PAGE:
Supporters Work To Reclaim Legacy Of Penn State Coach Joe Paterno A campaign is underway to repair former Penn State football coach Joe Paterno's legacy after a child sex abuse scandal involving former assistant coach Jerry Sandusky tarnished his image.

Supporters Work To Reclaim Legacy Of Penn State Coach Joe Paterno

  • Download
  • <iframe src="" width="100%" height="290" frameborder="0" scrolling="no" title="NPR embedded audio player">
  • Transcript


The Jerry Sandusky child sexual abuse scandal rocked Penn State University more than three years ago, but the fallout continues. There are a series of ongoing lawsuits, and as NPR's Jeff Brady reports, there's also a campaign to restore the legacy of former head football coach Joe Paterno.

JEFF BRADY, BYLINE: In a very short period, Joe Paterno fell from legendary football coach to some accused of protecting a child molester. He was fired and then died two months later.

JAY PATERNO: People get a lot of guts to say certain things when someone's dead and can't defend themselves. That was certainly the case here.

BRADY: That's Joe Paterno's son, Jay. He's on a mission to correct what he views as a flawed public record of his father's legacy, and Paterno knows he's in for a long fight.

PATERNO: When my grandkids Google - or whatever the search engine will be in 30 years - their great grandfather's name, this story is going to pop up.

BRADY: They'll read that in fall of 2011, Paterno's former assistant coach Jerry Sandusky was arrested on molestation charges. A University-sponsored investigation found that Penn State leaders, including Joe Paterno, failed to protect children from Sandusky and then tried to cover the whole thing up.

PATERNO: The Board of Trustees did so much damage with that report that it's going to take an awful long time to unwind it.

BRADY: Paterno argues his dad fulfilled a legal obligation to forward abuse reports to superiors at Penn State. But since Sandusky was affiliated with the football program Joe Paterno built, the image of the coach and his team suffered. Stiff sanctions from the National Collegiate Athletic Association focused even more attention on Penn State football.


BRADY: Outside of the administration building on Penn State's main campus, many of the students were in high school when the scandal broke three years back, but they still refer to Joe Paterno by his nickname, JoePa.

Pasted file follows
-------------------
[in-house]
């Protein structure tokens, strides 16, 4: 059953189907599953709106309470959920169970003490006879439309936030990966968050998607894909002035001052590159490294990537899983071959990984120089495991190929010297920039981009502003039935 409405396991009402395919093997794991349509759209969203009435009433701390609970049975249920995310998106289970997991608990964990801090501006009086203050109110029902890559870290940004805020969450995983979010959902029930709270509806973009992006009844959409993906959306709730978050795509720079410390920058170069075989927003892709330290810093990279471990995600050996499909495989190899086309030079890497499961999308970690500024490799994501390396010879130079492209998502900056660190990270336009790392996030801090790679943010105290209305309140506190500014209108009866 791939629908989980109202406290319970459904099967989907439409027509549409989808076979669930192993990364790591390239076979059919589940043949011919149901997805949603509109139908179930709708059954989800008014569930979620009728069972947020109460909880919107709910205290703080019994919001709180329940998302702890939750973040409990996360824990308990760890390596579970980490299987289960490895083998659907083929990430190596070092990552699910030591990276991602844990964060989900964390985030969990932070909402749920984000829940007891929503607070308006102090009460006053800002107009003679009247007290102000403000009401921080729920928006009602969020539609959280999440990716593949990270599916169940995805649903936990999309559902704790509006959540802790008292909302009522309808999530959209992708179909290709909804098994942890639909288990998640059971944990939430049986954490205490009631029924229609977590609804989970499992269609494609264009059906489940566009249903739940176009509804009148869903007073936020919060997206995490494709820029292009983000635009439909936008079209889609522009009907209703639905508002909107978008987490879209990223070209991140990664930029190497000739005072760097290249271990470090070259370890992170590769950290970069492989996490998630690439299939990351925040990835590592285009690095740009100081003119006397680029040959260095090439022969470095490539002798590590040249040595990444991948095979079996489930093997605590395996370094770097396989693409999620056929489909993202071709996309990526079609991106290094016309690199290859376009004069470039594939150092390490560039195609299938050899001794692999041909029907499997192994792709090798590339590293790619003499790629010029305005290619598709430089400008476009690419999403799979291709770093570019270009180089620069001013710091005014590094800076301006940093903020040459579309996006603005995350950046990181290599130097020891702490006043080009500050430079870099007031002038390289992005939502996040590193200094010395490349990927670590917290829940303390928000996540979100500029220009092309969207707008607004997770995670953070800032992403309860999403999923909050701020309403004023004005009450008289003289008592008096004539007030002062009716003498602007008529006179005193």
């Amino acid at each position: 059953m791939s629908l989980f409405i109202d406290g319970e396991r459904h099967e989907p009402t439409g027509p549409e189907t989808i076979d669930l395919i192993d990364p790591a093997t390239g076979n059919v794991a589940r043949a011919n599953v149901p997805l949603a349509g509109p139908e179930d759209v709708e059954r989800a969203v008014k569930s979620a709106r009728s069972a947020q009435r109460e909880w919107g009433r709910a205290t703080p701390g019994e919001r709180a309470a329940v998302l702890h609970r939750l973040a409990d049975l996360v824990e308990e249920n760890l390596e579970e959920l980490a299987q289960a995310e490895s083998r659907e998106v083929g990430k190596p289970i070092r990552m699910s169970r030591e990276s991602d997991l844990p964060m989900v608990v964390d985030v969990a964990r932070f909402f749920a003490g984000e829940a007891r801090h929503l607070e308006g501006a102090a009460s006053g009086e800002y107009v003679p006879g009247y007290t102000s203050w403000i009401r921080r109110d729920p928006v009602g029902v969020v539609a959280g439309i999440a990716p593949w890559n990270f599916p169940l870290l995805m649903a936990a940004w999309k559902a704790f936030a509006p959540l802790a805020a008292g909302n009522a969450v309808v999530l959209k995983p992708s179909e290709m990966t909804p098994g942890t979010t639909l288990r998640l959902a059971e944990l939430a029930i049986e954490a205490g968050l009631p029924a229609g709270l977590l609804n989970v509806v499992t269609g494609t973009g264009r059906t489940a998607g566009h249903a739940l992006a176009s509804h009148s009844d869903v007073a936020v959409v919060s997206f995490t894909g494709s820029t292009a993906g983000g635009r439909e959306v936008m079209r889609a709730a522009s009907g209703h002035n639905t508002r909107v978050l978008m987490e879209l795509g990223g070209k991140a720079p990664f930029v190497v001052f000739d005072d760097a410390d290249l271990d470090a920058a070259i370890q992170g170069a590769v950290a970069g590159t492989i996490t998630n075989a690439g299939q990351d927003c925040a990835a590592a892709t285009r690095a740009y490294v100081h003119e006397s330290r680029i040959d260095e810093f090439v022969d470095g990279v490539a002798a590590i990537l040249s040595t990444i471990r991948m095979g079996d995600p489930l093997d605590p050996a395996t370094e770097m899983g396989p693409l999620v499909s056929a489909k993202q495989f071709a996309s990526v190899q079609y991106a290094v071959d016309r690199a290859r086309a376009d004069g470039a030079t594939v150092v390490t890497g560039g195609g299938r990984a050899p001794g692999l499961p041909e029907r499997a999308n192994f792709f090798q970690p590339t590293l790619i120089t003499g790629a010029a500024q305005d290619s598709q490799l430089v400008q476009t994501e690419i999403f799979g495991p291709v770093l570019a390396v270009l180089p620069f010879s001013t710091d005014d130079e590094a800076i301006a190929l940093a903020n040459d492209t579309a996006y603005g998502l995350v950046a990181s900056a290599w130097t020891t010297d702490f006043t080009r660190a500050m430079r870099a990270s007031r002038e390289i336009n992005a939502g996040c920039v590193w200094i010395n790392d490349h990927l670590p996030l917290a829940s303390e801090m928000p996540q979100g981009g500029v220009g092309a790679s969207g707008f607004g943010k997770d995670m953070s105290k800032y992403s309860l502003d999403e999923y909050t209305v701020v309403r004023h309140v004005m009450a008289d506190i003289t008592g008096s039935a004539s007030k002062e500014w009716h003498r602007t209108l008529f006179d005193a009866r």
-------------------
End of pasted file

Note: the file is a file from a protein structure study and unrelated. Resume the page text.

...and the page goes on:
DANA REISS: People downtown in their apartments have, like, the JoePa cutouts and, like, everyone, like, loves Joe Paterno.

BRADY: That's sophomore Dana Reiss. Nearby, freshman Jackson Hill says it's frustrating that some people don't have the facts of the scandal straight. He says they confuse Jerry Sandusky with Joe Paterno.

JACKSON HILL: I live in Maryland, and even people just one state away - they're like, oh, how do you still support Joe Paterno after what he did to those kids? And I - like, I feel like I have to explain over and over and over again that it wasn't Joe Paterno. It was Jerry Sandusky.

BRADY: On the other side of campus near Penn State's football stadium, there used to be a bronze statue of Joe Paterno. It was removed in the wake of the scandal. Now Paterno supporters want it back.

TOM KLINE: I think that the supporters of Paterno are essentially trying to rewrite in the past.

BRADY: Attorney Tom Kline represented one of Jerry Sandusky's victims. He says there is no disputing that Joe Paterno was an extraordinary coach who created a model football program. At the same time, Kline says Paterno was human and had faults. Kline says beyond legally reporting suspected child abuse to his superiors, Paterno had a moral obligation to make sure Sandusky was stopped.

KLINE: I think the University would be better served if those who come to the protection and aid of Joe Paterno would do so in a more balanced way and realize that what Joe Paterno has is a mixed legacy.

BRADY: But a mixed legacy is not what Paterno supporters want. They point out he won more games than any other college football coach and graduated a high percentage of his players. They credit Paterno for Penn State's transformation from a sleepy agricultural college to a respected university. 1991 Penn State graduate Rob Tribeck says many alumni see themselves in Joe Paterno, a man from a blue-collar family who went on to succeed. [POST-BROADCAST CORRECTION: The audio of this story says that Joe Paterno won more games than any other college football coach. He actually won more than any other major college football coach.]

ROB TRIBECK: Me and many people like me had an opportunity to go to Penn State whereas we didn't have opportunities to go to the Ivy League schools or at high-level private institutions.

BRADY: Tribeck's campaign to restore Paterno's legacy includes running for a seat on Penn State's Board of Trustees. He also belongs to a group of like-minded people called Penn Staters For Responsible Stewardship. And Tribeck hopes one day the rest of the world will again revere Joe Paterno. Jeff Brady, NPR News.

Copyright © 2015 NPR. All rights reserved. Visit our website terms of use and permissions pages at for further information.

NPR transcripts are created on a rush deadline by Verb8tm, Inc., an NPR contractor, and produced using a proprietary transcription process developed with NPR. This text may not be in its final form and may be updated or revised in the future. Accuracy and availability may vary. The authoritative record of NPR’s programming is the audio record.